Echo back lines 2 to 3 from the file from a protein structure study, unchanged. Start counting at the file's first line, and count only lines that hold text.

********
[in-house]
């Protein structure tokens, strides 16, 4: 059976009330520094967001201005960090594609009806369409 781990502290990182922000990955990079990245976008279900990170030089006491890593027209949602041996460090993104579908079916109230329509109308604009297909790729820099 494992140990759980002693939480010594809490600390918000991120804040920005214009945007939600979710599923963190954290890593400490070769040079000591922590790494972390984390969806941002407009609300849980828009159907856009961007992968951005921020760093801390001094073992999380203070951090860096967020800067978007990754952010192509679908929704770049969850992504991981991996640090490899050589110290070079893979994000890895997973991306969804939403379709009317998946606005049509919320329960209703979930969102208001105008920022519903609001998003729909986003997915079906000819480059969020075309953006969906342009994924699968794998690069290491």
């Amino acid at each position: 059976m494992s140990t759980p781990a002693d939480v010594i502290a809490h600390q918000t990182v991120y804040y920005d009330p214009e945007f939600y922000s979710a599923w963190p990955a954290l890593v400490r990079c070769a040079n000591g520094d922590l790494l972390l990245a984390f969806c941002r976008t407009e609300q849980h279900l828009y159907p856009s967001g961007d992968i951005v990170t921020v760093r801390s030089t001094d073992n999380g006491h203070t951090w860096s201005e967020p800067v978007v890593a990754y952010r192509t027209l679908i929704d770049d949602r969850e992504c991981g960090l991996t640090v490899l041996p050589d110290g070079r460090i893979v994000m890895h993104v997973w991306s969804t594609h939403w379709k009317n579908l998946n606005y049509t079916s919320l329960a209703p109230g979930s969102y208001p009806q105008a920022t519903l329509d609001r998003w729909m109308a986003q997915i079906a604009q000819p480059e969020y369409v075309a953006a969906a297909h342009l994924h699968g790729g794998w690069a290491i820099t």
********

């Protein structure tokens, strides 16, 4: 059976009330520094967001201005960090594609009806369409 781990502290990182922000990955990079990245976008279900990170030089006491890593027209949602041996460090993104579908079916109230329509109308604009297909790729820099 494992140990759980002693939480010594809490600390918000991120804040920005214009945007939600979710599923963190954290890593400490070769040079000591922590790494972390984390969806941002407009609300849980828009159907856009961007992968951005921020760093801390001094073992999380203070951090860096967020800067978007990754952010192509679908929704770049969850992504991981991996640090490899050589110290070079893979994000890895997973991306969804939403379709009317998946606005049509919320329960209703979930969102208001105008920022519903609001998003729909986003997915079906000819480059969020075309953006969906342009994924699968794998690069290491």
């Amino acid at each position: 059976m494992s140990t759980p781990a002693d939480v010594i502290a809490h600390q918000t990182v991120y804040y920005d009330p214009e945007f939600y922000s979710a599923w963190p990955a954290l890593v400490r990079c070769a040079n000591g520094d922590l790494l972390l990245a984390f969806c941002r976008t407009e609300q849980h279900l828009y159907p856009s967001g961007d992968i951005v990170t921020v760093r801390s030089t001094d073992n999380g006491h203070t951090w860096s201005e967020p800067v978007v890593a990754y952010r192509t027209l679908i929704d770049d949602r969850e992504c991981g960090l991996t640090v490899l041996p050589d110290g070079r460090i893979v994000m890895h993104v997973w991306s969804t594609h939403w379709k009317n579908l998946n606005y049509t079916s919320l329960a209703p109230g979930s969102y208001p009806q105008a920022t519903l329509d609001r998003w729909m109308a986003q997915i079906a604009q000819p480059e969020y369409v075309a953006a969906a297909h342009l994924h699968g790729g794998w690069a290491i820099t």